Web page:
In the last week, some of our cousins from France made a stop in the States on their way to a Quebec vacation. Since I work from home during the week, they were kind enough to travel from Long Island to New Jersey to see me. They brought my grandmother — and a GPS — to boot. They made their way here despite the inevitable traffic and without getting lost. I was able to have lunch and catch up with them despite the work week. For this, I’m grateful.
Having relatives from all over the world is a lesson in culture. I’m always having to keep track of how to kiss the relative in question. The Americans want one kiss on the cheek, and men never kiss each other; they give each other handshakes. The Italians demand two kisses, one on each cheek, and the men kiss each other, too. The French expect three kisses, alternating cheeks as you go. Men kiss each other in France, too. I’m always fumbling and giving the Italians three kisses or pulling away after one. I guess they just all think I’m a kissing fool.
I’m excited to be celebrating America’s birthday in the United States for the first time in four years. I hope you and yours are stuffing yourselves with hot dogs and hamburgers, taking in the sun, and getting ready to view some fireworks. We just finished off a plate of grilled corn on the cob, onions, sliders, dogs, and ribs. The cupcakes with strawberries and blueberries on top are now calling my name. If you’d like to join me and my parents at our table or at the George Washington Bride, where the flag is flying high, you can visit the “Fourth of July 2010” photo album.
Many of my friends and family already know that I recently had a miscarriage after months and months of trying to get pregnant. I’ve been heart broken, and many of you have been a source of compassion, hope, and love. Thank you! My husband and I appreciate your thoughts, prayers, and time. Now, I’ve finally come to grips with the reality of our situation enough to write about it. Today, I shared my personal story and a separate guide to help others deal with the effects a miscarriage has on your marriage in the Newlyweds blog I maintain for About.com. Maybe I’ll help other people who are facing miscarriage or similar challenges. Even if my words don’t resonate with others, I feel much better now that I’ve put everything into these stories. Writing, after all, is therapy for me.
My mom Regina, my friend Alex, and I spent last weekend at my sister’s place in Florida livin’ it up. (To view photos from the weekend, click on the “Girls Weekend 2010” photo album.) We did the girlie girl thing with pedicures, soaked up sun in the baby pool (yes, a baby pool), went on rides at Disney World, did some shopping, and ate anything we wanted. The weekend, which was a much-needed distraction and lots of fun did include two men – my brother John and my sister’s dog Shilo, both of whom provided ample entertainment (from brother John giving his three-month-old daughter a bath to Shilo jumping onto the table to eat a zucchini pancake). There was girl’s night out with all of us, my sister-in-law Jaci, and baby Maria for dinner at Kouzzina. And there was many a World Cup disappointment. Let’s not even talk about that. Besides, delicious clams and pretzel bread made everything all better. Love and miss you all now!
Aside from meeting my husband Antonio (see photo above), taking a few glorious vacations with him, and marrying him, the last 10 years in my life have not been what you’d call a dream. But two other events did make my life more meaningful — or at least more joyous. The first was joining the Juventus squad on the field (as a photographer/reporter) as it faced off against A.C. Milan for the Super Cup at Giants Stadium in 2003. Juventus, which is my favorite Italian club team, won. But it wouldn’t have mattered if it lost. I was deliriously happy to be sharing the same air as such soccer gods as Gianluigi Buffon and Paolo Maldini.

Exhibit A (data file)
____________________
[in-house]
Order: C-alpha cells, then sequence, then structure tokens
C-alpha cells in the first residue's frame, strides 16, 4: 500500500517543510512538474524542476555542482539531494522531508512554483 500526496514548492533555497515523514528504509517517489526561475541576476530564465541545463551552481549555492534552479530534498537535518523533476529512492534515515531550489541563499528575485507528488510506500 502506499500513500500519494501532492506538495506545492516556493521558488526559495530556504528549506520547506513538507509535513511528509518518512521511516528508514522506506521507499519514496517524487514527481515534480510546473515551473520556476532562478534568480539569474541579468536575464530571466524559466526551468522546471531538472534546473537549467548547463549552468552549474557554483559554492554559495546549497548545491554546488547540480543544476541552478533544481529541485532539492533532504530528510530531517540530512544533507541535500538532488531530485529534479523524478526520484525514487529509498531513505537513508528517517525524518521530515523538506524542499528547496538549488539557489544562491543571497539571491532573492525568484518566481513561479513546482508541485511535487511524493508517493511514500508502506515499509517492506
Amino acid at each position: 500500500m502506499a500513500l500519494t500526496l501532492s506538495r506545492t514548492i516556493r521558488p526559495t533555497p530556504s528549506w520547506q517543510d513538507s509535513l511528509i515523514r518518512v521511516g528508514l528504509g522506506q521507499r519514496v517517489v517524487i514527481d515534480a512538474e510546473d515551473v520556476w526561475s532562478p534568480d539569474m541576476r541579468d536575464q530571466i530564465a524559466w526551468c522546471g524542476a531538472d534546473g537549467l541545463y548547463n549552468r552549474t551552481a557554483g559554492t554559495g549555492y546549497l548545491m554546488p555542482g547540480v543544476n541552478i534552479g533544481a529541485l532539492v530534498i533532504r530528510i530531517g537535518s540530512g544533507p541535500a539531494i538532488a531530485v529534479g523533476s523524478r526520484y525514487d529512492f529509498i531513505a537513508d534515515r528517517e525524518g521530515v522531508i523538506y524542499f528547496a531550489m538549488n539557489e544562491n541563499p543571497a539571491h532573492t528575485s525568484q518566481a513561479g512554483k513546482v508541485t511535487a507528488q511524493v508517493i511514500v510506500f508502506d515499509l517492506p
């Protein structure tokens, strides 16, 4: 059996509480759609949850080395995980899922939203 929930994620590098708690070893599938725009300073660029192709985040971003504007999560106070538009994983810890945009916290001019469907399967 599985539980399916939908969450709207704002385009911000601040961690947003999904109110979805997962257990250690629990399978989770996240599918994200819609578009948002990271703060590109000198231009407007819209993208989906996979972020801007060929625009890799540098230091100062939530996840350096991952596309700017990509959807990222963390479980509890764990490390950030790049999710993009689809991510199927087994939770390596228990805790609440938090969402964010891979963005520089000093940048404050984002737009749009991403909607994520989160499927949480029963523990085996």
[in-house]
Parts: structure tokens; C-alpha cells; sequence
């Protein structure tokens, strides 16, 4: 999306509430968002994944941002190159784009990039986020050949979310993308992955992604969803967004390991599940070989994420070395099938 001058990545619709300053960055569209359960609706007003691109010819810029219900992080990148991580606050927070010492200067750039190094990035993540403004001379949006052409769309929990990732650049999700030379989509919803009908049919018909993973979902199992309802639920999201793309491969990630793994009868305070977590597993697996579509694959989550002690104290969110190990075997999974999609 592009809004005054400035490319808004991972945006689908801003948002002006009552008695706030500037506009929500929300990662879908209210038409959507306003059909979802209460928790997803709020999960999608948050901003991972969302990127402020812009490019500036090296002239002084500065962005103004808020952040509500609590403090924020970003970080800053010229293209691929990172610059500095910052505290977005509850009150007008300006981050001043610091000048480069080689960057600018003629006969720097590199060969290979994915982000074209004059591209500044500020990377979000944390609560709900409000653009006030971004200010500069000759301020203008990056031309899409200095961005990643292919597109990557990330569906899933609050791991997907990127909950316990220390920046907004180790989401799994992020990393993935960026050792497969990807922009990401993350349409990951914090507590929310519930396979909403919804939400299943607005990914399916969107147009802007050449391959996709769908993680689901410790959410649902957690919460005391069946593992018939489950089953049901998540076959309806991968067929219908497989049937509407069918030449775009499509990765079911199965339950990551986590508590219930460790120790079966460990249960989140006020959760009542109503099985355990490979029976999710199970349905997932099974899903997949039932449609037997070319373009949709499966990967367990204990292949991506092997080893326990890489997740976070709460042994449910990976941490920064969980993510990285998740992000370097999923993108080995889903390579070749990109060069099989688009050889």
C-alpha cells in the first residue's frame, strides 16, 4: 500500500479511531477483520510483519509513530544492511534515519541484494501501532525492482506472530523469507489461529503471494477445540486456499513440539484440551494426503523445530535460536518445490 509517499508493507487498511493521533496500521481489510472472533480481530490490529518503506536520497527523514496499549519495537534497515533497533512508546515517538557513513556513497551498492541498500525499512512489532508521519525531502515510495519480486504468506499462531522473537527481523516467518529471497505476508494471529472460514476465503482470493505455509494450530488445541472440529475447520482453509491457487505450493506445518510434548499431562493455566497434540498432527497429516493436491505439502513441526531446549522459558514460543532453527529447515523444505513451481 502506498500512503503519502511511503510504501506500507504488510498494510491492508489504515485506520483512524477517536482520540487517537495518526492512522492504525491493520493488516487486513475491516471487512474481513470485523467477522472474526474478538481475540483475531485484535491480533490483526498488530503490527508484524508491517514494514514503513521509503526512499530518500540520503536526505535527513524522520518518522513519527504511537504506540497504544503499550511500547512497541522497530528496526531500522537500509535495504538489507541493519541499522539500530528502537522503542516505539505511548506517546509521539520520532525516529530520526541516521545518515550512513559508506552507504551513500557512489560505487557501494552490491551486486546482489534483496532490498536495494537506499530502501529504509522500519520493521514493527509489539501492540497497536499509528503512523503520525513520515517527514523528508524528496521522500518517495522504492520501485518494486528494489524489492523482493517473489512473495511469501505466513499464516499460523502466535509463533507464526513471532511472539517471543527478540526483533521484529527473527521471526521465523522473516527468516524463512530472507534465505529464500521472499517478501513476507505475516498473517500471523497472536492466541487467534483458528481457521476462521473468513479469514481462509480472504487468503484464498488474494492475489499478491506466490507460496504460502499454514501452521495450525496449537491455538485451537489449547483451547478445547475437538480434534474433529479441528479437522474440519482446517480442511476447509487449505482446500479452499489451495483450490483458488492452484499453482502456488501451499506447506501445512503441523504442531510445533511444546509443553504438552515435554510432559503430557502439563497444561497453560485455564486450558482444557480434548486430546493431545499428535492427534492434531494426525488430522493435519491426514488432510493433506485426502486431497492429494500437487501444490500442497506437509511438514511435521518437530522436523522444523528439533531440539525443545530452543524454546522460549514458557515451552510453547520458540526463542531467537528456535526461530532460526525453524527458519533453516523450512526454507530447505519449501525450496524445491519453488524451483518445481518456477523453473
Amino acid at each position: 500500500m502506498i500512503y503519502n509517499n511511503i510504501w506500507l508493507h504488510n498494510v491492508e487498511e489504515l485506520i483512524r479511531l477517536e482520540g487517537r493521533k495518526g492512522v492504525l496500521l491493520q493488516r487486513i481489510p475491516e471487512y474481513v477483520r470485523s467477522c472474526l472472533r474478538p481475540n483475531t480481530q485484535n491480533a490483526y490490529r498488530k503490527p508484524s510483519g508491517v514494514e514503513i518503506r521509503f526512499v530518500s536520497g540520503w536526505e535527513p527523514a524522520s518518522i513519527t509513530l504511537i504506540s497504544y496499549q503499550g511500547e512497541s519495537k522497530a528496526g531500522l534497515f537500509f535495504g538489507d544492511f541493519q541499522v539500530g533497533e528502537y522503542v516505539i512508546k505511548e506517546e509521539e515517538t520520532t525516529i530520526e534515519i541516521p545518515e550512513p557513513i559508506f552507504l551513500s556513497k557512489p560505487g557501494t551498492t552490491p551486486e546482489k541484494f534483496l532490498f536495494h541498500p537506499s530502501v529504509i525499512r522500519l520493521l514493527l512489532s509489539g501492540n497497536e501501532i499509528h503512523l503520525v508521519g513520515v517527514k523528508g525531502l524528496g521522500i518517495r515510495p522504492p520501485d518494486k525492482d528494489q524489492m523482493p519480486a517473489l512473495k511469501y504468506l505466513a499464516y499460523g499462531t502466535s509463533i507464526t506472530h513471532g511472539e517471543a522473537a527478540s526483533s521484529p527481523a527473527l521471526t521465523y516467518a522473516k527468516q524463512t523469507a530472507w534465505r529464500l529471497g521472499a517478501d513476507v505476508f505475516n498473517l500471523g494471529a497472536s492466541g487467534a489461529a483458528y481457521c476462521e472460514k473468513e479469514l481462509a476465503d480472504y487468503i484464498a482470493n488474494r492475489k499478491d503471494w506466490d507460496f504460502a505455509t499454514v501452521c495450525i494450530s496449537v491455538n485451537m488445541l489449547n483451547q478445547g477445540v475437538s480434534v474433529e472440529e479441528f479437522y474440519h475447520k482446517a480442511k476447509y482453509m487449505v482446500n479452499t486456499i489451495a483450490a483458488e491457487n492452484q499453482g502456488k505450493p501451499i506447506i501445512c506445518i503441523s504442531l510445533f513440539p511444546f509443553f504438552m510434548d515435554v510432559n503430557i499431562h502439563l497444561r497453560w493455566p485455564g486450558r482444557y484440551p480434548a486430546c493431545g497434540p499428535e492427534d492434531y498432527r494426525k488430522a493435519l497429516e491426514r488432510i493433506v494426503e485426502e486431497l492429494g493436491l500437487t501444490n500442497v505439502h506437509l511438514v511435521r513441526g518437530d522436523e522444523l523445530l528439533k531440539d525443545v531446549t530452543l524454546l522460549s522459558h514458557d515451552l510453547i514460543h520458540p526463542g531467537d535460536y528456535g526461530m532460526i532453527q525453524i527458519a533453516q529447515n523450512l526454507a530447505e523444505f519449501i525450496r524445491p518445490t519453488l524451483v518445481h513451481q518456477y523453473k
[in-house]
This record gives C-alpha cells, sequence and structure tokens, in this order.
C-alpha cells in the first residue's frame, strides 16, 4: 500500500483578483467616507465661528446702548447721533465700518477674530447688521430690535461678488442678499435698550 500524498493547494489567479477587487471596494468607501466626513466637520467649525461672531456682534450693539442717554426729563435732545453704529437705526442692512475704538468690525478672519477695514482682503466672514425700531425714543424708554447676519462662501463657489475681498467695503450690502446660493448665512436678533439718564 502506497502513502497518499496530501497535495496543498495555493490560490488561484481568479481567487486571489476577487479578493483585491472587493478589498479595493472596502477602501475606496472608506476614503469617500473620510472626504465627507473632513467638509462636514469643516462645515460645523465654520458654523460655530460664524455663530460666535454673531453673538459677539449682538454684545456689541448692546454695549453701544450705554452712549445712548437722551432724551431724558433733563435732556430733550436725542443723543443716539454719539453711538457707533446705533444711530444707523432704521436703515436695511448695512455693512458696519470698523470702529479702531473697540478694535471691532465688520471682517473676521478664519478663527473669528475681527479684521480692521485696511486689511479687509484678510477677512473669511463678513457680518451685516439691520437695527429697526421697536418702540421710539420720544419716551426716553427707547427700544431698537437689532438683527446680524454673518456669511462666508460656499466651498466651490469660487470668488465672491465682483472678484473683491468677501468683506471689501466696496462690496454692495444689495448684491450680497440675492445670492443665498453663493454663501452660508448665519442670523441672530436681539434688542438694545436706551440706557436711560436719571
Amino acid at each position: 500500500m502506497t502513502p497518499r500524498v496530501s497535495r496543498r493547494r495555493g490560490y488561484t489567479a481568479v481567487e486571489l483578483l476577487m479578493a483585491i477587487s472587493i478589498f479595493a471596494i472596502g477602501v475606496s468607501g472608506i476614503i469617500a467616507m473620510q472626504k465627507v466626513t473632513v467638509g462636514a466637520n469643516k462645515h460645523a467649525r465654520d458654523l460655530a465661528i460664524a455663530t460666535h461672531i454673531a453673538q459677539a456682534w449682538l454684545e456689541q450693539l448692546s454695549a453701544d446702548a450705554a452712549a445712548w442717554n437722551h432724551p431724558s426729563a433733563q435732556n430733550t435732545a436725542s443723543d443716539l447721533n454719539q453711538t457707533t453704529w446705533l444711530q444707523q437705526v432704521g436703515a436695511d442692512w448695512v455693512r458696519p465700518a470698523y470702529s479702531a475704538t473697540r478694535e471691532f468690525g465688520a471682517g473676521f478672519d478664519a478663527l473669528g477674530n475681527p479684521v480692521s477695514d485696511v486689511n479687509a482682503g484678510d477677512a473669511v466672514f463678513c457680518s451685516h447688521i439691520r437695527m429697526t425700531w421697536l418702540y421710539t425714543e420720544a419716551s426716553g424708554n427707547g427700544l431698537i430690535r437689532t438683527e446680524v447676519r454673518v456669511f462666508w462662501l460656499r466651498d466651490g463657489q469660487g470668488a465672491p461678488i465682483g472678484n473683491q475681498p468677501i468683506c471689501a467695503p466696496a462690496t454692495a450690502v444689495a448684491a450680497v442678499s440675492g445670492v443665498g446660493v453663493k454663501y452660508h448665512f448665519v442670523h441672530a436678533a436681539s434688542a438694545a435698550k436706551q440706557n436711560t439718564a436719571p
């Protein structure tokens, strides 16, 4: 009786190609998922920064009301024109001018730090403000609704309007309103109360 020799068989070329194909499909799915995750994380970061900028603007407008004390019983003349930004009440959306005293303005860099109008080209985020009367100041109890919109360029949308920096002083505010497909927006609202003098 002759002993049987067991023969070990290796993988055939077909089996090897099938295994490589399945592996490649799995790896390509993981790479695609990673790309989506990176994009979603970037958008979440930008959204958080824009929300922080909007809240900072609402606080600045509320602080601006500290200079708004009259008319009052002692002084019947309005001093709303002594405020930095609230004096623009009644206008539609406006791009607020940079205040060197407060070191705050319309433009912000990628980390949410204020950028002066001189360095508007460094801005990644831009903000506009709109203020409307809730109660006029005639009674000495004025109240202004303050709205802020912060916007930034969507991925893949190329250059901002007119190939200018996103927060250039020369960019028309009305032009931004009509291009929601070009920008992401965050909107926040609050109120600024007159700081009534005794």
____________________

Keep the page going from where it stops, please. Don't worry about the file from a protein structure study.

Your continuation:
The other sweetest moment was when Italy defeated France in the 2006 World Cup. (For more celebration photos from Italy’s victory, click on “Italy’s 2006 World Cup Victory” photo album.) It was a dream come true for me to witness my favorite national team finally win (in penalties and against France no less). What made it all the more beautiful was sharing the moment with my husband (then boyfriend) Antonio. We, along with family and friends, took to the streets in my family’s native Ischia. We were full of love and happiness. I wish I could bottle up that moment forever. Indeed, my husband agrees. He already wrote me to say that this year’s games are just not the same because he is watching them in Italy while I am watching them in the United States. Still, today, Italy plays Paraguay in its first game of the 2010 World Cup in South Africa. I can guarantee we’ll both be cheering so loudly for the Italians that we’ll hear each other’s tribal cries from across the ocean that divides us.
Early June is an exciting time for the Di Meglio family. We have two special birthdays to celebrate — those of Ali, who just turned 10, and Marissa, who just turned six. I still remember back when I was 10 and six. Those were good times and milestone birthdays. Ten meant double digits and the sense that you would soon be a teenager. In fact, the 10 year olds in our family have all matured. They have real conversations with you now. And they dress better than I do. They are mature and fun and growing up. Ali, for instance, can call me from her own cell phone now. I’m in her address book. Seriously, she’s a sweet, caring, mini adult. (To join the party, visit “Ali’s 10th Birthday Party” photo album.) We’re so proud of you, Ali!
Six is a big deal because when you’re five, you can still pass for the family baby. Kindergarten is a precursor to real school — the kind that is stressful and competitive and not at all about snack time, naps, and playing. And kindergarten is pretty much over for Marissa. Just a couple weeks left. Even though Marissa is still a snuggler who I can carry around on my hip, she’s truly a big girl now. At 6, Marissa is a little lady with the kindest of hearts. Ali and Marissa, we love you. Happy, happy birthday!